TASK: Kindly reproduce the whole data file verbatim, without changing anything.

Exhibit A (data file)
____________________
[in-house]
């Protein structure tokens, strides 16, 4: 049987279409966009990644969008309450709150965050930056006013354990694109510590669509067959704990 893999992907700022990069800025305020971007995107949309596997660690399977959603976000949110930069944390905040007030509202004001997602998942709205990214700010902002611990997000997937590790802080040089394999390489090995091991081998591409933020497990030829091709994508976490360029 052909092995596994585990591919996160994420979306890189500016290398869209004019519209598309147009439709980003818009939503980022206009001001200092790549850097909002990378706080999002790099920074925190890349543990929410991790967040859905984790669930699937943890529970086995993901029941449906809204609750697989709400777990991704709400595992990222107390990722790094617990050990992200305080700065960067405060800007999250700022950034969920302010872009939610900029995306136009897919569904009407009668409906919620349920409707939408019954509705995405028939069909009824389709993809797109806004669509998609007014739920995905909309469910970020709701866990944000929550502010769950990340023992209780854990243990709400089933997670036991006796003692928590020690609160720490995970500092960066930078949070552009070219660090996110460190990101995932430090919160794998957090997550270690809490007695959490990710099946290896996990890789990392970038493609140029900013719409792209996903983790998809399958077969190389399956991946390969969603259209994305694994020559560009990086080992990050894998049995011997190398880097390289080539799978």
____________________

[in-house]
């Protein structure tokens, strides 16, 4: 049987279409966009990644969008309450709150965050930056006013354990694109510590669509067959704990 893999992907700022990069800025305020971007995107949309596997660690399977959603976000949110930069944390905040007030509202004001997602998942709205990214700010902002611990997000997937590790802080040089394999390489090995091991081998591409933020497990030829091709994508976490360029 052909092995596994585990591919996160994420979306890189500016290398869209004019519209598309147009439709980003818009939503980022206009001001200092790549850097909002990378706080999002790099920074925190890349543990929410991790967040859905984790669930699937943890529970086995993901029941449906809204609750697989709400777990991704709400595992990222107390990722790094617990050990992200305080700065960067405060800007999250700022950034969920302010872009939610900029995306136009897919569904009407009668409906919620349920409707939408019954509705995405028939069909009824389709993809797109806004669509998609007014739920995905909309469910970020709701866990944000929550502010769950990340023992209780854990243990709400089933997670036991006796003692928590020690609160720490995970500092960066930078949070552009070219660090996110460190990101995932430090919160794998957090997550270690809490007695959490990710099946290896996990890789990392970038493609140029900013719409792209996903983790998809399958077969190389399956991946390969969603259209994305694994020559560009990086080992990050894998049995011997190398880097390289080539799978």